Apple Stopped f.lux For Obvious Reason

Posted by Kirhat | Wednesday, January 20, 2016 | | 0 comments »

The next version of Apple's iOS mobile operating system includes a handy feature that gradually adjusts the colors of the screen as the sun sets. It's designed to stop eye strain and make the iPhone easier to use at night.

According to James Cook of Business Insider, this new feature was already available for the iPhone months ago when a version of an app named f.lux was sneaked onto the iPhone. Apple shut the app down, though, just weeks before it released its own version.

Right now f.lux is only available for desktop computers, and has been downloaded over 15 million times. It's a handy tool: as the sun sets, your screen gets more amber and less blue. It stops your eyes straining and can help people get to sleep.

f.lux released a version of its software for iPhones in November. But it wasn't an official app that could be downloaded through the App Store. Apple doesn't officially allow developers to use the kind of settings that f.lux needed to change, so the developer had to do something called "sideloading."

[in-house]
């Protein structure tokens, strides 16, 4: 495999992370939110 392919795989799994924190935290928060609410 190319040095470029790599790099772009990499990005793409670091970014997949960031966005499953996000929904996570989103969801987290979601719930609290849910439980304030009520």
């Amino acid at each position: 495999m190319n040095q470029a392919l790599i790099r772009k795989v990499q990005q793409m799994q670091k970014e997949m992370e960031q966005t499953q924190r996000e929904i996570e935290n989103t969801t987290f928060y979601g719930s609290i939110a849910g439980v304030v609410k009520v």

Sideloading is a process where people can download files and use Apple's Xcode software to get it onto their phones. It's used by developers to test out apps without having to put them on the App Store.

Apple fans had been begging Apple to introduce sideloading for years. Android lets people download whatever apps they like and sideload them, but Apple held firm. Articles in Macworld and MacStories explained the benefit of sideloading, but it was only last year that Apple relented.

Apple's decision to allow people to sideload apps for free was heralded as a big move. One Reddit user even referred to it as the "app Renaissance" due to the possibilities that it could offer. And f.lux for the iPhone was hugely popular — the developer said that the page that hosted the file was visited 176,000 times in the first 24 hours.

However, Apple found out about f.lux sideloading its way onto the iPhone and moved to shut the project down. It contacted the developer and said that its actions were in violation of the Developer Program agreement, which people need to sign to use Apple's Xcode development software. f.lux for iPhone was removed, and that was the end of that.

On 11 January 2016, Apple released details of the new update to its mobile operating system, iOS 9. The 9.3 release, which was released for beta testers on Friday, includes a feature that's incredibly similar to f.lux.


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